Two weeks ago, Banksy beamed an image out to his eight million Instagram followers. It quickly did the rounds, being disseminated to the farthest reaches of the internet in the way only a Banksy image can (with the exception, perhaps, of dogs doing yoga). The photo – titled “My wife hates it when I work from home” – depicts nine graffiti rats running amok in the artists’ bathroom: a pertinent, trompe l’oeil masterpiece of dynamism and wit. The rat, Banksy’s trademark symbol, with its long-standing associations with the plague, is a more befitting totem of quarantine art than any other. Of the nine rats that mischievously bound around his bathroom (the perfect indoor setting for them), one etches the days of confinement into the wall; one is about to squirt hand sanitiser from above; another wantonly wastes toilet roll while a fourth, particularly anthropomorphised rat, stands up, urinating on the seat. This tongue-in-cheek, sardonic humour has become synonymous with Banksy to the point where it risks becoming hackneyed, even dull – yet, time and time again, it seems to appear at the right moment, and hit the right mark, surely that is the seal of a great artist?
My wife hates it when I work from home, Photograph, 2020
It’s safe to assume the biggest test of a street artists’ creative clout is to take away the streets, to whip away the brick canvas and shut them up indoors (see our very wn Mr Jago, for example). However, as we are increasingly seeing, extended periods of confinement in which space is limited and the body is restricted, can allow the mind to soar, reaching new creative peaks that are borne from adversity. “My wife hates it when I work from home” has reminded us of what an important artist Banksy is. We hadn’t really forgotten of course, but sometimes a shake up is necessary to appreciate an artists’ past work: armed with what you know and feel today, you are able to revisit works with a new approach, learn new things, and wonder if they had, in fact, been there all along. With this in mind, we’d like to go back to Banksy’s ‘Bemusement Park’ Dismaland, looking for some contemporary meaning in the bleakest of social venues.
Image coutesy of http://dismaland.co.uk/
Dismaland (“The UK’s most disappointing new visitor attraction”) took place in 2015 inside the walls of a derelict seaside lido in Weston-super-Mare. The grounds became home to, among other attractions, a rundown Disney-esque castle; a carousel where the horses were being butchered for their meat; and an upturned pumpkin carriage, out of which climbed Cinderella, as the paparazzi gathered round. Elsewhere, staff were unfriendly and deliberately unhelpful and the whole experience was capped off by a particularly downtrodden stormtrooper, wandering aimlessly around the site. These are examples of Banksy’s signature wit, drawing attention to the unglamorous often absurd shortcomings of contemporary society in a bold and cutting way. Out of the sixty artists that Banksy asked to contribute, fifty-eight said yes – among them were Damien Hirst, Jenny Holzer and David Shrigley (who created the brilliant fair game ‘topple the anvil with the ping-pong ball’). The official statement for Dismaland was as follows:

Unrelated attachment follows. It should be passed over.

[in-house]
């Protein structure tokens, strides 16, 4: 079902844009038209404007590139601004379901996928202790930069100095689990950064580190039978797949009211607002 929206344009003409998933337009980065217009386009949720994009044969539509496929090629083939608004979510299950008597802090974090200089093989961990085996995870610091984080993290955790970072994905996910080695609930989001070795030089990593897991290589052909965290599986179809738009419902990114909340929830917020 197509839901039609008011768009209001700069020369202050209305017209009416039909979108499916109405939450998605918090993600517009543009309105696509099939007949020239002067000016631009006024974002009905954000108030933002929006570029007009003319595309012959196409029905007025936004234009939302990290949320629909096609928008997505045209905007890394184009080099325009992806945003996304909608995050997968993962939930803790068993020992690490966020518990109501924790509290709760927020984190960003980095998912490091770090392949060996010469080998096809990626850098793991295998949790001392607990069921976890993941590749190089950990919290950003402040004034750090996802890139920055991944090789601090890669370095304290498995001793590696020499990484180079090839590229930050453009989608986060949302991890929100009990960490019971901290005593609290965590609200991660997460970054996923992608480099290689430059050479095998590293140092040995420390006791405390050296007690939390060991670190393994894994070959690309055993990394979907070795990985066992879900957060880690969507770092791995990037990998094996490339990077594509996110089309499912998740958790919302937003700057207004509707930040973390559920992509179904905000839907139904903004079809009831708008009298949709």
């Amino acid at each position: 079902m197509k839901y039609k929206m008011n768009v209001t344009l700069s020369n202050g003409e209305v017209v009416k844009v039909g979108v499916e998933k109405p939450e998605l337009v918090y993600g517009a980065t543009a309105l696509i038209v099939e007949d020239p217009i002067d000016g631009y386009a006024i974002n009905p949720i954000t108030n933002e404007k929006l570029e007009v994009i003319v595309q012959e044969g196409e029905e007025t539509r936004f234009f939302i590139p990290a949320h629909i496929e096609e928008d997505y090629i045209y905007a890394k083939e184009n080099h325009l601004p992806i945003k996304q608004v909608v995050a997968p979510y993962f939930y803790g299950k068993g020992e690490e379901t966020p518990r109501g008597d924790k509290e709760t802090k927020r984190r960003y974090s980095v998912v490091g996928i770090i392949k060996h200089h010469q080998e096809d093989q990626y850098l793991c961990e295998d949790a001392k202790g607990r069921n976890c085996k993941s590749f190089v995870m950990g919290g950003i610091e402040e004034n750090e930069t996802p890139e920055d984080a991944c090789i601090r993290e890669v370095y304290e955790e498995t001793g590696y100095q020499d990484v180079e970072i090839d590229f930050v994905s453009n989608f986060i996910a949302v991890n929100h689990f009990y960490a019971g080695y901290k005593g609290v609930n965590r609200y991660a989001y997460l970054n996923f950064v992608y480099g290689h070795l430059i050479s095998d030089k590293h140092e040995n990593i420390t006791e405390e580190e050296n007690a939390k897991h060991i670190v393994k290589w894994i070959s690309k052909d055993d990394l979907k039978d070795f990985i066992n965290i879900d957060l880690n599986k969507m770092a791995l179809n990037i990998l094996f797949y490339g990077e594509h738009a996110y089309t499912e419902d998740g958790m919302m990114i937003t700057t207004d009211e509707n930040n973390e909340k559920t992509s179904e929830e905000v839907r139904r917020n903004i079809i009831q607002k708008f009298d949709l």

“Are you looking for an alternative to the soulless sugar-coated banality of the average family day out? Or just somewhere cheaper. Then this is the place for you—a chaotic new world where you can escape from mindless escapism. Instead of a burger stall, we have a museum. In place of a gift shop we have a library, well, we have a gift shop as well.
Bring the whole family to come and enjoy the latest addition to our chronic leisure surplus—a bemusement park. A theme park whose big theme is: theme parks should have bigger themes…
This event contains adult themes, distressing imagery, extended use of strobe lighting, smoke effects and swearing. The following items are strictly prohibited: knives, spray-cans, illegal drugs, and lawyers from the Walt Disney corporation.”
Image courtesy of http://dismaland.co.uk/
Dismaland was open for five weeks, the length of a typical exhibition, it seemed that no sooner were the doors open than everyone was ushered out, exiting through the giftshop… of course. However, the event lives on the collective British consciousness, people remember it happening, remember the queues and the website crashes, it was a cultural event located firmly in the mainstream, it was unpretentious, art for the people. It seems as though Dismaland remains relevant today because, from its stance as a simulacrum of the art world, it posed questions: why is it impossible to purchase some works of art, even if they are within your budget? Why is the art world so cold, inhospitable, unfriendly? Why are the adoption of standard digital practices so anathema to this industry? Five years on, these are issues that are still relevant, and due to Coronavirus we are being granted a chance to address them, both now and when lockdown measures are lifted. If the art world is to change, we’re lucky to have a great artist like Banksy, an unrivalled misery visionary, leading the way.
Image courtesy of http://dismaland.co.uk/